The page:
Angelo Pinto of the Justice League NYC addresses the crowd. In the background: Mysonne Linen and Tiffany Williams.

After speaking for a few minutes, Tiffany invited Mysonne Linen and Angelo Pinto, two members of Justice League NYC, to speak.

Justice League NYC is an initiative of The Gathering for Justice, a group founded by the legendary actor and activist Harry Belafonte.  It has long been organizing around juvenile justice reform, an issue that has been weighing heavily on many New York City communities. The issue got the national spotlight briefly in 2015 after Kalief Browder—who, despite having never been convicted of a crime, served three years at Riker Island jail—committed suicide following his release.

Mysonne, one of the activists from the Justice League NYC performed a spoken-word piece, punctuated with the frequent refrain “I don’t have the right to do nothin’.”

The piece opened:

Because Harry Belafonte sacrificed for people like me
And if he decided to do nothin’, then where would I be?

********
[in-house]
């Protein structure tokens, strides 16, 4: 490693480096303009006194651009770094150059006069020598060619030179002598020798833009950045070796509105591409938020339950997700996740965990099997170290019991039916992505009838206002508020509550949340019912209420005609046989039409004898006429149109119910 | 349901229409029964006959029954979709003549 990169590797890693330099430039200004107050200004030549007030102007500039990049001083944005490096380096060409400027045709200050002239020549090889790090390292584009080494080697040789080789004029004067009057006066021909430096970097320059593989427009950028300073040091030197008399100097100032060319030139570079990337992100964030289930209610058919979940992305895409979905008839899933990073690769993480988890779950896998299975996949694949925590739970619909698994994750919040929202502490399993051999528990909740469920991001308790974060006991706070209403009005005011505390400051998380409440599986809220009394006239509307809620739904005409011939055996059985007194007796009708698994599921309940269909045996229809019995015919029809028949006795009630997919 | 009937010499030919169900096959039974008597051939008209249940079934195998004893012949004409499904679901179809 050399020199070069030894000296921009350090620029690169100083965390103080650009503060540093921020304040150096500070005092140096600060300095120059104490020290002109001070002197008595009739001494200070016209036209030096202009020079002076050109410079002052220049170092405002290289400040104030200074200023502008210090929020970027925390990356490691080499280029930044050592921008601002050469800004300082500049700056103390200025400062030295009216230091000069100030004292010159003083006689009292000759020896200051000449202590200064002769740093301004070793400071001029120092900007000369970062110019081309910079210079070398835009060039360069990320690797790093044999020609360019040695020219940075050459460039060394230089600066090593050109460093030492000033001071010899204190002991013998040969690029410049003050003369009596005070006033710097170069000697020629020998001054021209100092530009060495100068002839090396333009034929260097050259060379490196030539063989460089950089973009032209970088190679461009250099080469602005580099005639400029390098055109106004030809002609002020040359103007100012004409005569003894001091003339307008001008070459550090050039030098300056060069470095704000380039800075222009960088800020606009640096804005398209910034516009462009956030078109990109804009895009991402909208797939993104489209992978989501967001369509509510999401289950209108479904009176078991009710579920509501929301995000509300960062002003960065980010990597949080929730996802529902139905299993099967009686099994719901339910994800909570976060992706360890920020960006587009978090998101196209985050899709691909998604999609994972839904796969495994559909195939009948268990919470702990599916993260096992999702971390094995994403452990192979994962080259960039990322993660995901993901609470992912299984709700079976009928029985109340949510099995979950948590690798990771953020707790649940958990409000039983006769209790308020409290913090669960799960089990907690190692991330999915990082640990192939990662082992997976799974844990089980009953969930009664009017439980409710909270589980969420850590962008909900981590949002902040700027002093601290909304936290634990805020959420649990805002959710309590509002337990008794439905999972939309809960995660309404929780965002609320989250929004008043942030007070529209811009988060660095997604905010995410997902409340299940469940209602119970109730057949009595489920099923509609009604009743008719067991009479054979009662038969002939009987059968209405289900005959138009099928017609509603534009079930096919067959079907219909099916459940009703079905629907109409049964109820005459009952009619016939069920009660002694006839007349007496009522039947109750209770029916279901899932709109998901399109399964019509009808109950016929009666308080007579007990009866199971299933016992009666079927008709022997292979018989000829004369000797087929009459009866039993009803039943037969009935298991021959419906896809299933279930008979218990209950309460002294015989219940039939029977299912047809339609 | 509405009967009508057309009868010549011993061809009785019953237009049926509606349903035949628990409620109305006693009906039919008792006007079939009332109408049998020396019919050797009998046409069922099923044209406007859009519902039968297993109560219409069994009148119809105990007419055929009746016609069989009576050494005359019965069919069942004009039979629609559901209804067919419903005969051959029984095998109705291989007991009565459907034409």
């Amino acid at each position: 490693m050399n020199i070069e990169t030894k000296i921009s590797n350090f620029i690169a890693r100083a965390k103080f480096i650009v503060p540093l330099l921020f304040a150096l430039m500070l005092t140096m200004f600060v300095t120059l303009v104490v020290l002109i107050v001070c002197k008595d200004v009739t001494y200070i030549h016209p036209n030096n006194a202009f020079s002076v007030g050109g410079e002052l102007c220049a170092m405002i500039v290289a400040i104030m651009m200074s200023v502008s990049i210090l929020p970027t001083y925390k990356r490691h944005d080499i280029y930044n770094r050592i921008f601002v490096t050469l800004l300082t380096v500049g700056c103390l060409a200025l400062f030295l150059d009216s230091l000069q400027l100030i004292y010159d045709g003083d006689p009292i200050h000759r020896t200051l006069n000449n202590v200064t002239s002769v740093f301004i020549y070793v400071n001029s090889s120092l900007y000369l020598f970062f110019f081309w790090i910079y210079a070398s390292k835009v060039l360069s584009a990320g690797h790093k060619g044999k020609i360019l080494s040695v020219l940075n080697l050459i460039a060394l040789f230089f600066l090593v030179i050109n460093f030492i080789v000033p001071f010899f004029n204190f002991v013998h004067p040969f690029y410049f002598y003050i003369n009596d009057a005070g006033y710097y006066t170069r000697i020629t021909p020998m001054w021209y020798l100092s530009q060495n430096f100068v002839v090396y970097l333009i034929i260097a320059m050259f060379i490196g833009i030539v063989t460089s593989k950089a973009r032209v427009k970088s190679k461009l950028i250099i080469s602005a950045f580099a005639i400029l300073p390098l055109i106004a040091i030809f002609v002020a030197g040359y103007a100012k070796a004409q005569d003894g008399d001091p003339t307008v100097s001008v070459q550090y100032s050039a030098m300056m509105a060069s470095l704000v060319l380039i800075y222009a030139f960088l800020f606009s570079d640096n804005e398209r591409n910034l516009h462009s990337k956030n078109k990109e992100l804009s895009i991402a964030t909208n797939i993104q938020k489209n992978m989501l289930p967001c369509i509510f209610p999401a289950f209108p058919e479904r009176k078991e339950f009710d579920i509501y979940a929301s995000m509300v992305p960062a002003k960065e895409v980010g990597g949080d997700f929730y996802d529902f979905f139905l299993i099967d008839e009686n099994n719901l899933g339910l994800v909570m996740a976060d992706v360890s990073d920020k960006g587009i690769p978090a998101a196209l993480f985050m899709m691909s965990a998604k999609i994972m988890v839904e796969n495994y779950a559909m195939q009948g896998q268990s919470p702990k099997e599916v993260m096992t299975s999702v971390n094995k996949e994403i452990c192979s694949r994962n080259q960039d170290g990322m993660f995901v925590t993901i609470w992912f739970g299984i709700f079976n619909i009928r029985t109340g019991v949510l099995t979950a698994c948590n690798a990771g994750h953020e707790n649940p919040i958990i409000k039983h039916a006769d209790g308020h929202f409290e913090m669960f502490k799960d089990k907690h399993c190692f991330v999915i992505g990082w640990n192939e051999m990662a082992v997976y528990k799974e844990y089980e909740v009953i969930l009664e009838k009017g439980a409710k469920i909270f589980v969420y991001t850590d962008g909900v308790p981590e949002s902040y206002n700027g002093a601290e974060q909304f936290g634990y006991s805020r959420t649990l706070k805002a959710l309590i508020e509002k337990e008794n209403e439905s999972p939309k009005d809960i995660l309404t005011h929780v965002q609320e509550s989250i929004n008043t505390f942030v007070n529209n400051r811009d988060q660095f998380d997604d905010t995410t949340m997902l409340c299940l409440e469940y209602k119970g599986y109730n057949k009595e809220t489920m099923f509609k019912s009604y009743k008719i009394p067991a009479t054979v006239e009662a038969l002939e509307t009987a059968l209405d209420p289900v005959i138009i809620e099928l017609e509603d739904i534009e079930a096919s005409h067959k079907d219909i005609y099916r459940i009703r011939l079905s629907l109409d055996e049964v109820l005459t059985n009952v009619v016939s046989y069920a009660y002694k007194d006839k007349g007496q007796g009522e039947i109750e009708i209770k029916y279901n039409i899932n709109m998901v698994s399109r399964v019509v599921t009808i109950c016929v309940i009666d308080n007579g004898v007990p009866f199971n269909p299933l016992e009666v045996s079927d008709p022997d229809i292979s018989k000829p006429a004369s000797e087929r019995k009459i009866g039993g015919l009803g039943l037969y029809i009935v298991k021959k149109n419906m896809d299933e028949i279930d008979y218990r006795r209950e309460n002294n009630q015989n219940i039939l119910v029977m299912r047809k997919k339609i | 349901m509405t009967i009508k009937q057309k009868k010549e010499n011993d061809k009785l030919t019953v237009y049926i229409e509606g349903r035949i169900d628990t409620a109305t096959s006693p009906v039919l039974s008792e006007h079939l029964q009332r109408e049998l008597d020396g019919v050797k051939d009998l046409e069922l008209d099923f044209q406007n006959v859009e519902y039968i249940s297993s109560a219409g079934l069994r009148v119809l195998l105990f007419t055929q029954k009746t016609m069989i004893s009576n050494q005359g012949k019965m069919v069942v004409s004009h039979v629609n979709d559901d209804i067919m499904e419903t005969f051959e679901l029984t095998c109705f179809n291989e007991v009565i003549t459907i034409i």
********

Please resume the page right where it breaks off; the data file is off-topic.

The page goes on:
In a reference to Flint’s Legionnaires’ disease outbreak, he said:

Think about the people that died in Flint
And say, I don’t have the right to do nothin’

In the piece, the Justice League NYC activist also called for criminal charges to be brought against Governor Snyder.

A recall effort aimed at removing Rick Snyder from office is underway with a massive mobilization planned for Easter Sunday.

When I asked Hubert from Meta Peace about the recall effort, he said that while he plans to participate, he does have some ambivalence on the subject.

“To some degree, [Governor Snyder] should finish the job,” he told me. “To some degree, it’s evident he don’t know how to do the job.”


An Issue That Reaches Far Beyond Flint